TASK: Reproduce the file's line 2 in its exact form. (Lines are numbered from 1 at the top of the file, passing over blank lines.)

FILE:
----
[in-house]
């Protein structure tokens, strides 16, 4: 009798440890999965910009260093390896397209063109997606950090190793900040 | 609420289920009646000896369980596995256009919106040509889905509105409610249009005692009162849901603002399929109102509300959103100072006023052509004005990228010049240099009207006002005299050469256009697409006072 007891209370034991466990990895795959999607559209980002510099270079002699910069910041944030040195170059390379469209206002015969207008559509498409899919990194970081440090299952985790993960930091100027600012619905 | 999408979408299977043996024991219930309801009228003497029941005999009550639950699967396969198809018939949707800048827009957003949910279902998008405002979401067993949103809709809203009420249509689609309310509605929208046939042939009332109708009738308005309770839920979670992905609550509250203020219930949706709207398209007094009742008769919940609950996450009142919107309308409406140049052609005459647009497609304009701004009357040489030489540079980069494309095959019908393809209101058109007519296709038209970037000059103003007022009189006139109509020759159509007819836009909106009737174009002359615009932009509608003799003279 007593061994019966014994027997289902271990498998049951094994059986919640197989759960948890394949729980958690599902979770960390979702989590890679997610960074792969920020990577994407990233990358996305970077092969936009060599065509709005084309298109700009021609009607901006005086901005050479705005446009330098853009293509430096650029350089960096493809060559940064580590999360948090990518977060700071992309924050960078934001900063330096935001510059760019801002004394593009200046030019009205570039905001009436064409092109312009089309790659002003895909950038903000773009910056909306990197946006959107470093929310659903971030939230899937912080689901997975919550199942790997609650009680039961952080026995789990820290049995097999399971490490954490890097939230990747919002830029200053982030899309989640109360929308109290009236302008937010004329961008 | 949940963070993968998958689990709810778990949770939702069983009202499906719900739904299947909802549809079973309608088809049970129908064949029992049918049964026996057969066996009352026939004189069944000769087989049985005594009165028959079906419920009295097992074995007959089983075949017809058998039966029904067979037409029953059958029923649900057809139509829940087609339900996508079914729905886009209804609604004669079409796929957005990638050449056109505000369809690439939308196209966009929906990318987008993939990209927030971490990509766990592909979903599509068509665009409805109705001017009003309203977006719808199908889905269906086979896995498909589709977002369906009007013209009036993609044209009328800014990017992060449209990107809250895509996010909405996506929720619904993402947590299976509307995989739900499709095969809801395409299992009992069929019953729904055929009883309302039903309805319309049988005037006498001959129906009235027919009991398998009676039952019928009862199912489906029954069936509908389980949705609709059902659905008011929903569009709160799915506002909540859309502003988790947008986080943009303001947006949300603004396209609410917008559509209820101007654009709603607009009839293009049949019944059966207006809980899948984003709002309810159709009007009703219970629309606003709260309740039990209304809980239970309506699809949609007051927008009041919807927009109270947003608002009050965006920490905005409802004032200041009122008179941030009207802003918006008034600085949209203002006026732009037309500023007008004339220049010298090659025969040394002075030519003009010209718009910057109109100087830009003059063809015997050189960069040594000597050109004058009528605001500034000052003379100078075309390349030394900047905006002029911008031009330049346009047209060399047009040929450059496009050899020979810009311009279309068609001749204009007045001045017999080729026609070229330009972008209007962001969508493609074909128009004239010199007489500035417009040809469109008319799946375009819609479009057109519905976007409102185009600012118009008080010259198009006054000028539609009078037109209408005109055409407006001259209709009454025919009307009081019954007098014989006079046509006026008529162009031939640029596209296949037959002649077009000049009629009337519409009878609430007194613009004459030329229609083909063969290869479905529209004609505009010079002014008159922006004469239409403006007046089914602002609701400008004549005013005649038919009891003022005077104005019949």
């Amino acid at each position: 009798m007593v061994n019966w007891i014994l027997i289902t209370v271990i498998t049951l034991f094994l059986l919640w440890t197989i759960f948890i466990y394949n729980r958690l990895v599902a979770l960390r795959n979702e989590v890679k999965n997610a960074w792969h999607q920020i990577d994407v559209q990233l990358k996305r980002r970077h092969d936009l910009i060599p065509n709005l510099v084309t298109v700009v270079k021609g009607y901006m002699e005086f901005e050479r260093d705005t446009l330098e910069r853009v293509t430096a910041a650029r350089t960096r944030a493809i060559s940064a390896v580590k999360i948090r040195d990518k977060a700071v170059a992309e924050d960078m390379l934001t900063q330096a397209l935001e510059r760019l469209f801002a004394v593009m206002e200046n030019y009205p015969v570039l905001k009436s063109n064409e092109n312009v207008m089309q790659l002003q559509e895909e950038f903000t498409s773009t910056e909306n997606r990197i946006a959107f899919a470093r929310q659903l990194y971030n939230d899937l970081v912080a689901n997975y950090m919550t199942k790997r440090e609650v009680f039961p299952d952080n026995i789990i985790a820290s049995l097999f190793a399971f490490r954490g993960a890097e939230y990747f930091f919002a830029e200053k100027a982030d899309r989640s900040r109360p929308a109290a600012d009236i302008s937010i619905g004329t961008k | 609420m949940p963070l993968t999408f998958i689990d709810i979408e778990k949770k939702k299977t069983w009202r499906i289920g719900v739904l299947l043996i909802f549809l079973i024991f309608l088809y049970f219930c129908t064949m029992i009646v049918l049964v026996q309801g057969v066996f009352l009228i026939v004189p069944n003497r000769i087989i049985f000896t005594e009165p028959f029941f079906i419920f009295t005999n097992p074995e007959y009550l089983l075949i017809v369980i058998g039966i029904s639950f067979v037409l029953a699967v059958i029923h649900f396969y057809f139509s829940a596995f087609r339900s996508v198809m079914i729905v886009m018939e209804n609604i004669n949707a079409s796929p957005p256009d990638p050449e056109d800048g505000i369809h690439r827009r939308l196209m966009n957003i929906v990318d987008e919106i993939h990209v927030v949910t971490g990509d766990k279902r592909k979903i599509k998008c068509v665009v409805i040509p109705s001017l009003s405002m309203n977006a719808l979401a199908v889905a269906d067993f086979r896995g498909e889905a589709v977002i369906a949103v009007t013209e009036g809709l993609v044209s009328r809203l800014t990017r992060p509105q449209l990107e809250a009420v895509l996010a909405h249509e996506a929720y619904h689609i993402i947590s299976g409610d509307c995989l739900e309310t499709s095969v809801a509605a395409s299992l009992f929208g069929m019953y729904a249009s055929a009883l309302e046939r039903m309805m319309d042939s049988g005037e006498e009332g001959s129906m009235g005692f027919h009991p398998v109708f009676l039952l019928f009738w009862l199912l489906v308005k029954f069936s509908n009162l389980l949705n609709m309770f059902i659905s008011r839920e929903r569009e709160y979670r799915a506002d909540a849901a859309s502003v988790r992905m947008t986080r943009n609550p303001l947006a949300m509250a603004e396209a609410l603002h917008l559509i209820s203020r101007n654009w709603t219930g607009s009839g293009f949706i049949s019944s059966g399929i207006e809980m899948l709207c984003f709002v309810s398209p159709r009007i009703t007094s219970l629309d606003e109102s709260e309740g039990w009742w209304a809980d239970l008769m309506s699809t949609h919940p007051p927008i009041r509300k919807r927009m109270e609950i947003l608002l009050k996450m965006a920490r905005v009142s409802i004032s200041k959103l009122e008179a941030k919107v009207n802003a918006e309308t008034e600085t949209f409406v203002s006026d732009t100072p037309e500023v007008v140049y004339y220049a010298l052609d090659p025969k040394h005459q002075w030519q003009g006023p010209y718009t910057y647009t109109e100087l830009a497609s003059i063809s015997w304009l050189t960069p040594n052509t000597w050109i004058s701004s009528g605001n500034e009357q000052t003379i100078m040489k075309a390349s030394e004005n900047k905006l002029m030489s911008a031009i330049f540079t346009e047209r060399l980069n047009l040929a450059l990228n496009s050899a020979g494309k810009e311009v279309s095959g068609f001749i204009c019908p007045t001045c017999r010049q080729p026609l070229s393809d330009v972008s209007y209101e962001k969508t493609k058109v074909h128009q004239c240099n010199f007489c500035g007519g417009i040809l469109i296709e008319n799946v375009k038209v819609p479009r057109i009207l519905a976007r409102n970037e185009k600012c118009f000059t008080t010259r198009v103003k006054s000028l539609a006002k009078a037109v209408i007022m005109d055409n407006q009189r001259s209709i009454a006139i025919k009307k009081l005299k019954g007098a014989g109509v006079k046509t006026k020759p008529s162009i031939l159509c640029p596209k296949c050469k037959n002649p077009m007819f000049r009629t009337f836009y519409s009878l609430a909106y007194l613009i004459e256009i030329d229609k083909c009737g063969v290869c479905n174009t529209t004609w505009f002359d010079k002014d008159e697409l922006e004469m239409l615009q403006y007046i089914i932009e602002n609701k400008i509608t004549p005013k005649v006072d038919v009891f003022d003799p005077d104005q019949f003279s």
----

């Protein structure tokens, strides 16, 4: 009798440890999965910009260093390896397209063109997606950090190793900040 | 609420289920009646000896369980596995256009919106040509889905509105409610249009005692009162849901603002399929109102509300959103100072006023052509004005990228010049240099009207006002005299050469256009697409006072 007891209370034991466990990895795959999607559209980002510099270079002699910069910041944030040195170059390379469209206002015969207008559509498409899919990194970081440090299952985790993960930091100027600012619905 | 999408979408299977043996024991219930309801009228003497029941005999009550639950699967396969198809018939949707800048827009957003949910279902998008405002979401067993949103809709809203009420249509689609309310509605929208046939042939009332109708009738308005309770839920979670992905609550509250203020219930949706709207398209007094009742008769919940609950996450009142919107309308409406140049052609005459647009497609304009701004009357040489030489540079980069494309095959019908393809209101058109007519296709038209970037000059103003007022009189006139109509020759159509007819836009909106009737174009002359615009932009509608003799003279 007593061994019966014994027997289902271990498998049951094994059986919640197989759960948890394949729980958690599902979770960390979702989590890679997610960074792969920020990577994407990233990358996305970077092969936009060599065509709005084309298109700009021609009607901006005086901005050479705005446009330098853009293509430096650029350089960096493809060559940064580590999360948090990518977060700071992309924050960078934001900063330096935001510059760019801002004394593009200046030019009205570039905001009436064409092109312009089309790659002003895909950038903000773009910056909306990197946006959107470093929310659903971030939230899937912080689901997975919550199942790997609650009680039961952080026995789990820290049995097999399971490490954490890097939230990747919002830029200053982030899309989640109360929308109290009236302008937010004329961008 | 949940963070993968998958689990709810778990949770939702069983009202499906719900739904299947909802549809079973309608088809049970129908064949029992049918049964026996057969066996009352026939004189069944000769087989049985005594009165028959079906419920009295097992074995007959089983075949017809058998039966029904067979037409029953059958029923649900057809139509829940087609339900996508079914729905886009209804609604004669079409796929957005990638050449056109505000369809690439939308196209966009929906990318987008993939990209927030971490990509766990592909979903599509068509665009409805109705001017009003309203977006719808199908889905269906086979896995498909589709977002369906009007013209009036993609044209009328800014990017992060449209990107809250895509996010909405996506929720619904993402947590299976509307995989739900499709095969809801395409299992009992069929019953729904055929009883309302039903309805319309049988005037006498001959129906009235027919009991398998009676039952019928009862199912489906029954069936509908389980949705609709059902659905008011929903569009709160799915506002909540859309502003988790947008986080943009303001947006949300603004396209609410917008559509209820101007654009709603607009009839293009049949019944059966207006809980899948984003709002309810159709009007009703219970629309606003709260309740039990209304809980239970309506699809949609007051927008009041919807927009109270947003608002009050965006920490905005409802004032200041009122008179941030009207802003918006008034600085949209203002006026732009037309500023007008004339220049010298090659025969040394002075030519003009010209718009910057109109100087830009003059063809015997050189960069040594000597050109004058009528605001500034000052003379100078075309390349030394900047905006002029911008031009330049346009047209060399047009040929450059496009050899020979810009311009279309068609001749204009007045001045017999080729026609070229330009972008209007962001969508493609074909128009004239010199007489500035417009040809469109008319799946375009819609479009057109519905976007409102185009600012118009008080010259198009006054000028539609009078037109209408005109055409407006001259209709009454025919009307009081019954007098014989006079046509006026008529162009031939640029596209296949037959002649077009000049009629009337519409009878609430007194613009004459030329229609083909063969290869479905529209004609505009010079002014008159922006004469239409403006007046089914602002609701400008004549005013005649038919009891003022005077104005019949």